In politics, keeping your seat as an incumbent is the biggest goal you have. No politician will admit to this, of course, but getting re-elected is just as important as passing forward-thinking legislation and keeping jobs in the district he/she represents. Becoming a state senator or congressman for a two-year term is comparable to an all expenses paid vacation. Free meals and drinks are everywhere, and all you have to do is show up for roll call when the House is in session. You get summers off and pandering to your key demographic goes way farther than it should.
If your voting record aligns with your districts views come election season, it is very difficult for a challenger to beat you out for that seat. I won’t get into the fiasco that is term-limits in America, but suffice it to say some people make a career out of being a state senator or congressman. Martin Malve Dilan is a prime example. He’s represented the 18th district of New York City for 14 years, which includes Bushwick, Williamsburg, Greenpoint, and parts of Bed-Stuy, Brownsville, and Cypress Hills. Presently, he’s in a little bit of a battle just to win his primary election against a woman named Debbie Medina.
The 18th district is most of Brooklyn. This means hipsters everywhere. I’m sure long-time residents of the area like Dilan loathe these people with the fire of a thousand suns, which makes his accusation against Medina an all-time burn.
[Dilan] is claiming that the powers behind his insurgent challenger, Debbie Medina, are the same young professionals rapidly gentrifying the longtime Latino district under the guise of being reformers.
Before Lena Dunham came along way back in 2008, the 18th district of NYC would have been looked at by most as a bad neighborhood to live in. It’s only a guess, but I would venture to say that pre-2008 (ish), there were not a lot of college-educated yuppies and hipsters living in Bed-Stuy or Bushwick. It just wasn’t an area where people willingly moved. So, obviously, present day Bushwick and it’s surrounding areas are crazy expensive. You have one bedroom apartments going for $2,200 dollars and up.
Gentrification is in full swing, and like it or not, there isn’t anything or anyone that is going to stop it from happening. Dilan, the incumbent, has accused Medina of running her campaign with the help of the people who are gentrifying the neighborhood and raising the cost of living. Whether this is just Dilan throwing shit at the wall and seeing if it will stick remains to be seen, but I can’t fault the guy for it. Dilan is a latino Senator in a neighborhood that used to be predominately latino. This has helped him keep his seat for 14 years, but I have a feeling many of his latino supporters have been pushed out of their homes because of soaring rent. He’s on the hot seat and bashing your opponent usually works to a certain degree.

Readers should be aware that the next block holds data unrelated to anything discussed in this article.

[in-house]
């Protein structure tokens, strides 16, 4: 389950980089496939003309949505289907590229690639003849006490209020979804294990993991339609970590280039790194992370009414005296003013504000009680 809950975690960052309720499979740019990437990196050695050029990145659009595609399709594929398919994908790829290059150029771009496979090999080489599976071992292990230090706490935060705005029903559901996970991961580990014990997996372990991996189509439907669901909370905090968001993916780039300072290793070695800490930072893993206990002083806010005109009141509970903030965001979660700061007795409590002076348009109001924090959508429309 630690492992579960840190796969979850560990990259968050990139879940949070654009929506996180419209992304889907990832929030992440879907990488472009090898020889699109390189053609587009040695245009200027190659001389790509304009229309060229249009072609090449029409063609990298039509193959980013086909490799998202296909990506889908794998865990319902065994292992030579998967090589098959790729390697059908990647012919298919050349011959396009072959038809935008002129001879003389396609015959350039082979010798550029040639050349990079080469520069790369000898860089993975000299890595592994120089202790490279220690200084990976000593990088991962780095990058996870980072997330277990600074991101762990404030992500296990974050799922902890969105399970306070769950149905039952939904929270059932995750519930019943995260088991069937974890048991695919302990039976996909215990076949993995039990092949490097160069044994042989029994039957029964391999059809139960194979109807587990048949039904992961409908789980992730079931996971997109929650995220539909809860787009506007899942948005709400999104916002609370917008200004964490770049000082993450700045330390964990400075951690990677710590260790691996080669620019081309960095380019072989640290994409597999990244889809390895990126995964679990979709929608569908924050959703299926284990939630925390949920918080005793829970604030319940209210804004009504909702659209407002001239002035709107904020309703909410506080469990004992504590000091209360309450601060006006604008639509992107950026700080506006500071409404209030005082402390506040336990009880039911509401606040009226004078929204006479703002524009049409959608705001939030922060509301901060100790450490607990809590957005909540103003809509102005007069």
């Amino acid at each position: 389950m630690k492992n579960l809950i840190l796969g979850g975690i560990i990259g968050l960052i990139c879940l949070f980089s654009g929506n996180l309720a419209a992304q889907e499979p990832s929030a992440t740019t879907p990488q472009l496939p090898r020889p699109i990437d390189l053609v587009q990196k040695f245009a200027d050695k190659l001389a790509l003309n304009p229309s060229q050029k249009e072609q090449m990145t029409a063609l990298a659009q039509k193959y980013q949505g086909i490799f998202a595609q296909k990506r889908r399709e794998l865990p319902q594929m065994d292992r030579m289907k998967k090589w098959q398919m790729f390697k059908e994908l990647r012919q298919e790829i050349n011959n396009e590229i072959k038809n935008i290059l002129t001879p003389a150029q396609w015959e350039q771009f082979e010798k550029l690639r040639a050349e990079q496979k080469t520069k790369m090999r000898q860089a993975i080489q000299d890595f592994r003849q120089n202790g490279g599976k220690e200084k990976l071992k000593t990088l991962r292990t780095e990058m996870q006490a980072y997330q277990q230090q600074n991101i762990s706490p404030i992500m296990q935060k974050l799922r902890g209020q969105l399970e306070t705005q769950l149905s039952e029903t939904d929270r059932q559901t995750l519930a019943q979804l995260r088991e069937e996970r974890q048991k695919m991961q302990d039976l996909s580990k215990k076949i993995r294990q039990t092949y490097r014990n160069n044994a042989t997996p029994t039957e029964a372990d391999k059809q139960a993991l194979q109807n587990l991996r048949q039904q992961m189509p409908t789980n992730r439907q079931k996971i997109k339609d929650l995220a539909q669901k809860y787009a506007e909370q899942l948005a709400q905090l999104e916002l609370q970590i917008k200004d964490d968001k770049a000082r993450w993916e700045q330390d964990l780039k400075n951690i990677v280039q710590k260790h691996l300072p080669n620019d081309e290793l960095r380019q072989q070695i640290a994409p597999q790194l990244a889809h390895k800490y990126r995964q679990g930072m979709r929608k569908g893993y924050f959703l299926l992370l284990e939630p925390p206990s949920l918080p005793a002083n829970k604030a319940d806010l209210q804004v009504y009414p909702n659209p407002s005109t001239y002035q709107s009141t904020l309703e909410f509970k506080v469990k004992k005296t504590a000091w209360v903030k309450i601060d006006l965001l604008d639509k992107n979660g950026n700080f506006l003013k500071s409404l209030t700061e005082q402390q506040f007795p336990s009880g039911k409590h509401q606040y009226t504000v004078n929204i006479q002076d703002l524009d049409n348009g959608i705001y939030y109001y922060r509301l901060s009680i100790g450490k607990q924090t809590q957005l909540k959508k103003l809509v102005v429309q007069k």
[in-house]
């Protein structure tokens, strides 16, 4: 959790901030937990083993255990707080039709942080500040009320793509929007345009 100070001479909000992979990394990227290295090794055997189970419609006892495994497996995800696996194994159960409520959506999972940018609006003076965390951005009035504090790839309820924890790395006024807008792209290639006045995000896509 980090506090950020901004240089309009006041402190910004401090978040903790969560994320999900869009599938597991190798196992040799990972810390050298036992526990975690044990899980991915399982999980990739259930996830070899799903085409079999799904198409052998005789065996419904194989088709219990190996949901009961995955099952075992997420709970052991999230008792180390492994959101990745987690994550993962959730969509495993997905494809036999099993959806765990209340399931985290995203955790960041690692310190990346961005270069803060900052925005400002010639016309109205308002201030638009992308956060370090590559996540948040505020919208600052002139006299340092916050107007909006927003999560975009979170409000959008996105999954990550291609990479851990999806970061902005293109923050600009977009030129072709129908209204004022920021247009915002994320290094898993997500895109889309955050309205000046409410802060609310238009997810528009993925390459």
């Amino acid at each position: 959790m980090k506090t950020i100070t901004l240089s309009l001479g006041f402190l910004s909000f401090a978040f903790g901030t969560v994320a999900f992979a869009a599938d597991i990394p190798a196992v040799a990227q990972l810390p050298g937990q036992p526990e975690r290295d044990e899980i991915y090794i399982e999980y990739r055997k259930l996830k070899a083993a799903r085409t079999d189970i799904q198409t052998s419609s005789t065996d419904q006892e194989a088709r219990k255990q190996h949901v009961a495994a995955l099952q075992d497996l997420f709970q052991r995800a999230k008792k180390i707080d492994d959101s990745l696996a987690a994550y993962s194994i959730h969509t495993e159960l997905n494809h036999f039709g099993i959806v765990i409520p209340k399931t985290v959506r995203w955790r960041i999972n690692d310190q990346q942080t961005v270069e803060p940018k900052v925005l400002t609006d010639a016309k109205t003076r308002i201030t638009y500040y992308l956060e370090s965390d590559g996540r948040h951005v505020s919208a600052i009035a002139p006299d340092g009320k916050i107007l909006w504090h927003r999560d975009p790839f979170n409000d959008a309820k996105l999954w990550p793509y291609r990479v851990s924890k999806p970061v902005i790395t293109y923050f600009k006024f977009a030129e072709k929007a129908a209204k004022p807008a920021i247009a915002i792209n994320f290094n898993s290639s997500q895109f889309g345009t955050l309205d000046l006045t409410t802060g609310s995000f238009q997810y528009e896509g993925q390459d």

“I remember going around to the high schools and telling the kids to get an education because if they don’t, then one day they might not be able to afford to live here. Then the young professionals started moving in and the community accepted them, and people started selling their houses at a huge profit…”
That is a quote from Senator Dilan, and while I agree with what he said, I think accusing his challenger of having his campaign run SOLELY by young professionals is him grasping at straws. Yes, people hate yuppies. That is not new. Dilan is clearly feeling some pressure from Medina, though, and telling constituents that his opponents campaign is run by young, affluent white people is just him “going negative.” Most campaigns don’t go negative unless they have to so clearly Dilan just got some bad polling results laid down in front of him. The primary election is on September 13th, and for the rest of the time that Dilan and Medina have left before voters take to the polls, it is going to be labeled a battle between the hipsters and the lifelong residents. Brooklynites versus Marnie and Jessa. Dilan’s definitely reaching with his accusations that Medina’s sole interest is in gentrifying the neighborhood, but the burn might just help him win the primary and get re-elected. Whatever it takes to win, right? .
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